Analysis of Religious Bias among Christian Students in Science

Paula A.G. Soneral, Sara E. Brownell, M. Elizabeth Barnes

Research output: Contribution to journalArticlepeer-review

1 Scopus citations


Christians are notably underrepresented in science in part due to long-standing public perceptions of science-religion incompatibility and antireligious bias in science. This research explores whether undergraduates at a Christian university perceive and impose anti-Christian cultural stigma in science. Survey results from 126 biology students revealed that though students generally perceived the culture of science to be anti-Christian, they perceived Christians to have equal opportunities for scientific achievement. Results from a quasi-experimental audit study, in which students evaluated one of two profiles for mock prospective Ph.D. applicants (Christian or undisclosed faith) showed that students did not project anti-Christian stereotypes in terms of competence, hireability, or likeability, but showed some evidence of pro-Christian favorability. Together, this study suggests that the affirmational community of a Christian University may alleviate some negative impacts of anti-Christian stereotypes in academic biology, even as students perceive discrimination against Christians in science and atheists as more scientifically competent.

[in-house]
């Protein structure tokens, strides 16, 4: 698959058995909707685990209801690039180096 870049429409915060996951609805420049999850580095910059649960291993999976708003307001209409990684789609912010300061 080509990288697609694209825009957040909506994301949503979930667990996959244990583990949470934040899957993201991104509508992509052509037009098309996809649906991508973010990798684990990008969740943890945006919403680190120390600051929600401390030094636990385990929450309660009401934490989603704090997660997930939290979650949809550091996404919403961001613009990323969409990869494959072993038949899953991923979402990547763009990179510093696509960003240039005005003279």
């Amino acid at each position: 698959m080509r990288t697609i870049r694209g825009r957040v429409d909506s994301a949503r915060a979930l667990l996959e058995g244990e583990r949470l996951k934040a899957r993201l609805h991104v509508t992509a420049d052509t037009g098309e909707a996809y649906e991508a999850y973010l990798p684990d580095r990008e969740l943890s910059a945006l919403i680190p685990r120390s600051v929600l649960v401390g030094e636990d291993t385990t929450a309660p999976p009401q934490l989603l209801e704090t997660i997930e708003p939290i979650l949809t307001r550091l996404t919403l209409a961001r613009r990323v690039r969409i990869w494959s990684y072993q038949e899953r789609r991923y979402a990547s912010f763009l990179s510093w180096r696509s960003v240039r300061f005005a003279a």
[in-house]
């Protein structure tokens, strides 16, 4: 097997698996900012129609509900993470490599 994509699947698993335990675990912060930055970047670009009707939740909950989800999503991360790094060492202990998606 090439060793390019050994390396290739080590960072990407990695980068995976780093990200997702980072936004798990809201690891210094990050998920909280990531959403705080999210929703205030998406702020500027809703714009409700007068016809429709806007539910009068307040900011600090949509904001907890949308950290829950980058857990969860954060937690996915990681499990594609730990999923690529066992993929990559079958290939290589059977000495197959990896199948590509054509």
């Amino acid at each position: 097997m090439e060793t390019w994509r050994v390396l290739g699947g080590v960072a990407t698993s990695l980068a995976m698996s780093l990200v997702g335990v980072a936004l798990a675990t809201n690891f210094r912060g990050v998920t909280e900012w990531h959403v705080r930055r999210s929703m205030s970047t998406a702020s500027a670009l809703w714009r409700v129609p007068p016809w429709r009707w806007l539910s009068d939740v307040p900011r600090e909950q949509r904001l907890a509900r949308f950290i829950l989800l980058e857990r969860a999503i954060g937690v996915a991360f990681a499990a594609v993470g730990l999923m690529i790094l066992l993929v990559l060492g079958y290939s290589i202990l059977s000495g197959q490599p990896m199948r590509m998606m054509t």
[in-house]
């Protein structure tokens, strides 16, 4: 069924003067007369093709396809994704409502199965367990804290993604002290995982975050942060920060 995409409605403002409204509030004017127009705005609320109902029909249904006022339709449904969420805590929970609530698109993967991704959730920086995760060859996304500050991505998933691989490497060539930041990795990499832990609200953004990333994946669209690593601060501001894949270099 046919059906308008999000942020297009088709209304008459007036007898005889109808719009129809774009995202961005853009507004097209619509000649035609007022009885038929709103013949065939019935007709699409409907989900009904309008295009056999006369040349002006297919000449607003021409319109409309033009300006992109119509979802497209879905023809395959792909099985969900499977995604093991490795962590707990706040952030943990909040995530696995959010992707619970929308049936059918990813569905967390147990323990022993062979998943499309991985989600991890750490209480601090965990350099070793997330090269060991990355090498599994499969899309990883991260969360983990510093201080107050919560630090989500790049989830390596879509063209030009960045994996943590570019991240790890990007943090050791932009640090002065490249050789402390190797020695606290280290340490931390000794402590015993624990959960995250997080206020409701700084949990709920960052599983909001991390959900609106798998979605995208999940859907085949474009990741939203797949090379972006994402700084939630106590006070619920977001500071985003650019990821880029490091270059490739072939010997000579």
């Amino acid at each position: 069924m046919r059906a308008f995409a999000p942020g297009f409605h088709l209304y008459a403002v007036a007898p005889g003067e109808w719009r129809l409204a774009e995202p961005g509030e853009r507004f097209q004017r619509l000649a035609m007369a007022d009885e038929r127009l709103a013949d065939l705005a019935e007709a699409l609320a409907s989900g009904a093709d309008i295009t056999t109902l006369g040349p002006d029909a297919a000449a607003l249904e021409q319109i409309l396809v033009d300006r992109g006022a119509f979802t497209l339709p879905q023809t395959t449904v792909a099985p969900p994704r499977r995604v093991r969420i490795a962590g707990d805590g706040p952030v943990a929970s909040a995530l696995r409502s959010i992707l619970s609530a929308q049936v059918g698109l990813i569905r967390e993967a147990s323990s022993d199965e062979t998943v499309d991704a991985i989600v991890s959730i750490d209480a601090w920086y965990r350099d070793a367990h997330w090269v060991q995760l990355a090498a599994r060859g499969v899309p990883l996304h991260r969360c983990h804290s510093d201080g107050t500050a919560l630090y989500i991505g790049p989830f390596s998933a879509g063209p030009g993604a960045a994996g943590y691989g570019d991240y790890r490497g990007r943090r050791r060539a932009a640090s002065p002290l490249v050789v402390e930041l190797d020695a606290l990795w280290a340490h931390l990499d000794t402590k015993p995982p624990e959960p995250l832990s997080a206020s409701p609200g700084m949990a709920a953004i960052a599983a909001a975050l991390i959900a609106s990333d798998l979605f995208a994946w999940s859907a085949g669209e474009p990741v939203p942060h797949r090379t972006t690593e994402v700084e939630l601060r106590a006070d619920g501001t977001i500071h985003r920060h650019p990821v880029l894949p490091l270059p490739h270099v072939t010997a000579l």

Original languageEnglish (US)
Pages (from-to)184-202
Number of pages19
JournalJournal for the Scientific Study of Religion
Issue number1
StatePublished - Mar 2023
Externally publishedYes


  • Christianity
  • bias
  • biology
  • religiosity
  • science
  • stereotype threat
  • undergraduate

ASJC Scopus subject areas

  • Religious studies


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